LET’S TALK ABOUT TWITTER

Separate Policies & Rules for Donald Trump

Back in the good old pre-internet days, we had this thing called a “chain letter.” The concept was simple. One person would write a letter and send it to a group of others. Every recipient was requested to send a copy of the letter to a specific number of other people. This was an early exercise in “going viral.” The “chain” theoretically could have created an exponentially growing pyramid, and the concept was exploited by get-rich-quick scams. Chain letters were used by low-tech social groups that the internet eventually killed.

In the early 1970s, we had a lot of social media starts and stops from Bulletin Board Systems (BBS), but the biggest leap came when AOL introduced millions to ICQ in 1997. They bought the patent from an Israeli company named Mirabilis, which had Yair Goldfinger as a founder. Yes, true. The name ICQ was a sound-play on the phrase, “I Seek You.” This revolutionary app allowed young users to instantly communicate via typing with their friends online. Those teenagers are now in their mid-thirties and ICQ was their introduction to social media, which they never stopped using.

I studied and deployed social media to promote my comedy web site, books and blog. I have also advertised on Google, YouTube, Facebook and Twitter. Sometimes very successfully, other times, “Meh!” The power of targeting people by their interests, posts or political viewpoints has made social media companies billions of dollars. For example, last year Facebook made $70.7 billion, YouTube clocked in with $15.1 billion, and records show that Twitter earned $3.46 billion in 2019. So, they are more than social; they are rich.

That brings us to Donald Trump. In 2009, Trump created @realDonaldTrump on Twitter to promote his brand and TV show, and he has been tweeting ever since. According to the blog, TweetBinder, since 2009 Donald Trump has shared over 42,000 original tweets. With an estimated 80 million followers now, Trump uses his personal twitter account as the official mouthpiece of his presidential administration, along with various personal thoughts, complaints, bitch fests and brain farts. Not all of his 80 million followers love him. News media, political operatives and members of Congress track his tweets just to keep up with the man’s outrageous and questionable words. I won’t miss him when he’s gone from all social media. I truly believe Trump is addicted to Twitter.

Jack Dorsey, Noah Glass, Biz Stone, and Evan Williams created Twitter in 2006. The service grew rapidly, and by 2012 they had more than 100 million users. The original name was “twttr,” and when the service began each tweet was limited to 140 characters. Later, the limit was expanded to 280 characters. Their bird logo and the spelling out of the name Twitter can be seen everywhere, which was one of the main reasons I signed up. The service has 262 million international users with 42% of their users living in the US.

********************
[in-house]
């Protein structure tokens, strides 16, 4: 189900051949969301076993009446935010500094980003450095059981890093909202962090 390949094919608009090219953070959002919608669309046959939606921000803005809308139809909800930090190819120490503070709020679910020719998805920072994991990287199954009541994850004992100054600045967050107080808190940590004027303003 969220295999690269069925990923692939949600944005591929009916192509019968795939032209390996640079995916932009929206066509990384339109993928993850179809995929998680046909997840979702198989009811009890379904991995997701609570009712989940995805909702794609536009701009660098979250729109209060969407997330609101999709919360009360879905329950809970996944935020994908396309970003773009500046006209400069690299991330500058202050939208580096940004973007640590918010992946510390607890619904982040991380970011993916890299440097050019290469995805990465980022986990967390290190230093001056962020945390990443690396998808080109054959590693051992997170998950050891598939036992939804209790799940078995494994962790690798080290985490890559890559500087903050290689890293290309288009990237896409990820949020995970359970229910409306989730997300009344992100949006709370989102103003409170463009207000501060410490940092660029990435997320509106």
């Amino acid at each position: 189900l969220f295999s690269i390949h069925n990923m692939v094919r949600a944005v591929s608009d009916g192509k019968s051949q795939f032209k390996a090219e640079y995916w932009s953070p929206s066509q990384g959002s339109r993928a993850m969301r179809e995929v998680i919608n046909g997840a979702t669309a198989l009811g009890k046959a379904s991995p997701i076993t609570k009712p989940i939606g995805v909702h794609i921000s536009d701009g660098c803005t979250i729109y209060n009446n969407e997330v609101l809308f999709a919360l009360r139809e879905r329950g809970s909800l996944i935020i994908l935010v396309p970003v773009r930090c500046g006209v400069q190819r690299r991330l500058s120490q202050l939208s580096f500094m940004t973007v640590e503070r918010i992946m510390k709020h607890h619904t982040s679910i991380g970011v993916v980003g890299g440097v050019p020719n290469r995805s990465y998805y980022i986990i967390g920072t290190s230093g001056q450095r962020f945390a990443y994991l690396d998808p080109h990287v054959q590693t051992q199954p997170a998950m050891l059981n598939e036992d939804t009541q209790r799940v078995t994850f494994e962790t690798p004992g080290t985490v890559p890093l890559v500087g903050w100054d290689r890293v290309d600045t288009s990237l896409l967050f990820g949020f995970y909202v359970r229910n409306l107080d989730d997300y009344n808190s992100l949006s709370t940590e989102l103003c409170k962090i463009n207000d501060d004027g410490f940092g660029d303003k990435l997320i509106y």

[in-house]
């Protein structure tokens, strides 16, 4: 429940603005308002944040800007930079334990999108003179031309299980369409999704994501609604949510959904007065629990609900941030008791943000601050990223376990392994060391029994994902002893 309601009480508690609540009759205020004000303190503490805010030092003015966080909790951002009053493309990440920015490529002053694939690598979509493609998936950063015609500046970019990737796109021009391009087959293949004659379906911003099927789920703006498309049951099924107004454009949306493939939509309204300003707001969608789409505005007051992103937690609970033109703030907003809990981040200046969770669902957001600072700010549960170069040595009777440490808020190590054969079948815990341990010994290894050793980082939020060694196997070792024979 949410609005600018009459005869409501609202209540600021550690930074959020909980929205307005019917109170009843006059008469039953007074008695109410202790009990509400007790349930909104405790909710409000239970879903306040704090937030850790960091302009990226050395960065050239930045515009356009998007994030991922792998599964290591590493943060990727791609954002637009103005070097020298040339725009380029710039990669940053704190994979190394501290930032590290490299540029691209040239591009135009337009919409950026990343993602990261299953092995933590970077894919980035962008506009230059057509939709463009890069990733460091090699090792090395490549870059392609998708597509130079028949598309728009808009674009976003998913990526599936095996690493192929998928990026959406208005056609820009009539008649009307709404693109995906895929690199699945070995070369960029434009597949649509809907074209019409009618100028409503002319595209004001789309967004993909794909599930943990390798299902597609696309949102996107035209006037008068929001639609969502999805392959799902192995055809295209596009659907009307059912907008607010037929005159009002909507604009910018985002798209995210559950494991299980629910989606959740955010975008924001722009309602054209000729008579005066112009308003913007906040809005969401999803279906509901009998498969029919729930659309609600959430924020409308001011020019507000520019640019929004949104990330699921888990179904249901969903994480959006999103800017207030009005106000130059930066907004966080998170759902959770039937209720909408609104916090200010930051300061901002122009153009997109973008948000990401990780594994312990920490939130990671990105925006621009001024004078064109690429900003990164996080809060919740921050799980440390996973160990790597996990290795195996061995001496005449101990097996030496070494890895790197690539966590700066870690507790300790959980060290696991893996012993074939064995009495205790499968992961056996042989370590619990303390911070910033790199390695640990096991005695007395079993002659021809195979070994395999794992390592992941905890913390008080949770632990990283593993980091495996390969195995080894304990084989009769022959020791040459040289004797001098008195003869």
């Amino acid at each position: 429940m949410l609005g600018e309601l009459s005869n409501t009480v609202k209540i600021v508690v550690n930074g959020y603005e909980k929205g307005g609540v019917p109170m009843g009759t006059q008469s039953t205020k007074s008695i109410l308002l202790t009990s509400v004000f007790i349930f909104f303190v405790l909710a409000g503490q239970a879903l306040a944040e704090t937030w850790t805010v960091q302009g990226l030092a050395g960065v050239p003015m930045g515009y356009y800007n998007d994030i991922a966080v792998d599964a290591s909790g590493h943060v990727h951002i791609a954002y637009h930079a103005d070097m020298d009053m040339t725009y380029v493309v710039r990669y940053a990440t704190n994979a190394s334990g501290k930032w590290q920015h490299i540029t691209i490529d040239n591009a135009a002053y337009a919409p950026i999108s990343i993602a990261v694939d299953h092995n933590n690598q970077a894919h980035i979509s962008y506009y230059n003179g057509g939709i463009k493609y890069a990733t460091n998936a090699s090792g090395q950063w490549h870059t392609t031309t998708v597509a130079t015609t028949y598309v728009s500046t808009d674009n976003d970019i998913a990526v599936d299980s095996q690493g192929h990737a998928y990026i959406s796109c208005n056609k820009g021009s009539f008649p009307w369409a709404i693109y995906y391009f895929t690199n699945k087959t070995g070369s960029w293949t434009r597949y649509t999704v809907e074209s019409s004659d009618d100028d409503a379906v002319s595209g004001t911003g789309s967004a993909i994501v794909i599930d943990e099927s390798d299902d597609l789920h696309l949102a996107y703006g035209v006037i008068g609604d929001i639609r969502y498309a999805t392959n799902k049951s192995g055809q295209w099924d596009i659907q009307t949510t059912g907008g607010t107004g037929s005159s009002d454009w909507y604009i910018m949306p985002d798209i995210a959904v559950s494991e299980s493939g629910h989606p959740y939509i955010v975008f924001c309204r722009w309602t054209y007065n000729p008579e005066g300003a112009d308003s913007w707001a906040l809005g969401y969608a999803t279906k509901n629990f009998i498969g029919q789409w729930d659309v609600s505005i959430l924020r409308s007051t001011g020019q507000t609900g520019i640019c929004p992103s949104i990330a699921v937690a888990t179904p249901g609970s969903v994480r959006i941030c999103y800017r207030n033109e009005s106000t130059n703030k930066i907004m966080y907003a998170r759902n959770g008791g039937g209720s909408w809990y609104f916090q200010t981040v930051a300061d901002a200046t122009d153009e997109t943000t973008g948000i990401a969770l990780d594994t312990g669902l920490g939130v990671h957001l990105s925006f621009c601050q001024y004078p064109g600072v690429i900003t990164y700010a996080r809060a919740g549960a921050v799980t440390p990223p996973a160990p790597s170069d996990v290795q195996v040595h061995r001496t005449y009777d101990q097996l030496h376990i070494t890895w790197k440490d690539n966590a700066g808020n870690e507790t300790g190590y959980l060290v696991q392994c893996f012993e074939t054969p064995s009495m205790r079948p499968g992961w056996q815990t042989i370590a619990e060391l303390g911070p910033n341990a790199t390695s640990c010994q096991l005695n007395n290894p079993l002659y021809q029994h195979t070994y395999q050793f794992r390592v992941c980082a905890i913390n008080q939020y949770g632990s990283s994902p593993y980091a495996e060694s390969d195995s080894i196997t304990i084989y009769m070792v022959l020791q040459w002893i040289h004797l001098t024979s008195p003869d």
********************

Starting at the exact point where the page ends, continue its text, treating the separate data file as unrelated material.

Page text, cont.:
When I jumped on the bird, I was the VP of Marketing for an international software company, which had more than fifty web sites and services and a full complement of social media pages to promote our products and services. Sure, I asked our lawyers to read all the EULA’s (End User License Agreements), but, like most of us I clicked the [Accept] button without reading the rules. My company utilized multiple sites, accounts and pages for each social media platform. Not only were these sites in different languages, but we needed to research which approaches worked best in the various world markets where we operated. This is not uncommon, but I guess it’s more important to the providers than I thought.

In the early social media days, we got away with many things because the platforms didn’t catch us. They were too busy counting their money. Like many of us, I  have been on edge during the global pandemic. I’ve lashed out online at people who were making ridiculous statements, presenting lies and aiding Donald Trump in his supreme stupidity. I have been angrier than ever because people I knew were dying from this terrible coronavirus and some of the things I posted were demented, derogatory and dangerous.

Yes, I said some terrible things to and about the new White House press secretary, Kayleigh McEnany, after she went on Fox News and said the virus was a hoax created by Democrats to hurt Donald Trump. While people were dying, she was creating a false narrative to protect fat boy. My tweets screamed at her as she was working in her new job for the President. Right after that, I was suspended from Twitter, and I appealed.